Special, designated, or priority seats in public transport. Priority in the use of elevators. A Special line for bills payment in banks or in check-out lanes. These were some of the perks I got to take advantage when I was pregnant.
People were concerned that I shouldn’t get too tired, so when they see me standing, they would offer me a seat right away. They wouldn’t let me walk very far, carry bags for long, or even do so much stuff. I’d say that I was pretty much “privileged” when I had a baby in my womb.
Then I felt a 180° shift once the baby was out.
Sure I’d still get priority seats, and people are still concerned that I’m not too tired standing or carrying bags. Well, that was if I was carrying the baby.
Without the baby, nothing. No priority seating. No special lanes. Just like everybody else.
If people did not know that I was a mom, I’d be treated as an ordinary human being. Which isn’t a bad thing, of course. Being ordinary is definitely not bad.
As an “ordinary” woman, I’d be well-dressed when I go out. Strangers won’t believe that I got pregnant because I didn’t gain so much weight. And because I had a girl, I was “blooming”, which I think made perfect sense because I was carrying someone with estrogen, so I was like in female hormones overload.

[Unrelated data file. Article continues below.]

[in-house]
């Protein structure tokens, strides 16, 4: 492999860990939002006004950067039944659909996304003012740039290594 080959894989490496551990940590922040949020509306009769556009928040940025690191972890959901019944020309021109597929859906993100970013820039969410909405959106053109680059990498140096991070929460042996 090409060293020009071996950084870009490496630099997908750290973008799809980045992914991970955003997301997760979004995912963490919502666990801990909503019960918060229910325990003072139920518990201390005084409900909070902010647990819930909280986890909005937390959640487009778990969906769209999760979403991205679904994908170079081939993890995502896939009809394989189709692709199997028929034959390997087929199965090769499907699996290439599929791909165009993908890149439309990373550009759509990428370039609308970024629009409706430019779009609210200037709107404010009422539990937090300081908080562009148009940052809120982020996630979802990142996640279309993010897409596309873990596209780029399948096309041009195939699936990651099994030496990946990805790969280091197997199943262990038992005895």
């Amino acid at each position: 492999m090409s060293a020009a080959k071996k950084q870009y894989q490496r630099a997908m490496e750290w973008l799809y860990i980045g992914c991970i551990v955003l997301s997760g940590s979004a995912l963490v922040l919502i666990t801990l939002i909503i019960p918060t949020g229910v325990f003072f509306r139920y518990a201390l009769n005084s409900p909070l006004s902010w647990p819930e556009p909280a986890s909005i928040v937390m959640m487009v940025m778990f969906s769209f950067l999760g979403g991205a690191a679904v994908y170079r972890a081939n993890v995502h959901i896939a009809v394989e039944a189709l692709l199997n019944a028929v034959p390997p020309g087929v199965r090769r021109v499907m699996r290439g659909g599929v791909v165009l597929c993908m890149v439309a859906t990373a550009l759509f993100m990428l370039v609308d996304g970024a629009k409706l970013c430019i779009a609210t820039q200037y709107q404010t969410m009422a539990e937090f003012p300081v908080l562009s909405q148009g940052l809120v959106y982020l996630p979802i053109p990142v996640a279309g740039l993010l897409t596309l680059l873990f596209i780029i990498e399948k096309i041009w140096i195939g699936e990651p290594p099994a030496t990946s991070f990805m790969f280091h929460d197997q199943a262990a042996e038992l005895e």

But, NEWS FLASH!!
MOMS AREN’T ORDINARY!! Especially new moms!!!
What’s ordinary about getting no sleep? About getting up in the wee hours of morning woken up by a shrieking baby? Is it an ordinary skill, to be able to carry a baby in one arm, try to stir what’s cooking in a frying pan in another, and still be able to pick up a toy or a piece of clothing that fell on the floor with one foot, and of course, be able to balance with the remaining foot?
Oh, has anyone also tried to change a soiled diaper and not look away because it stank? Or wash with your own two hands a baby’s bottom, with poop still stuck to it?
You know, it’s very convenient now to have those nasal aspirators that allow the sucking of mucus from a baby’s nose. But would you know what led to it? Sounds icky that a mom would have to suck with her own mouth that sticky, gooey substance from a baby’s nose to make sure it isn’t clogged, and so help her baby breathe normally.
Even if it’s hard, even if it’s yucky, if it goes so low and way beyond your college degree, and still a mom does it? That’s love, that’s service, that’s motherhood.
Even if it’s hard, painful, inconvenient, unglamorous, you still try to be the best mom for your kid. That is way beyond ordinary. That is extraordinary. 🙂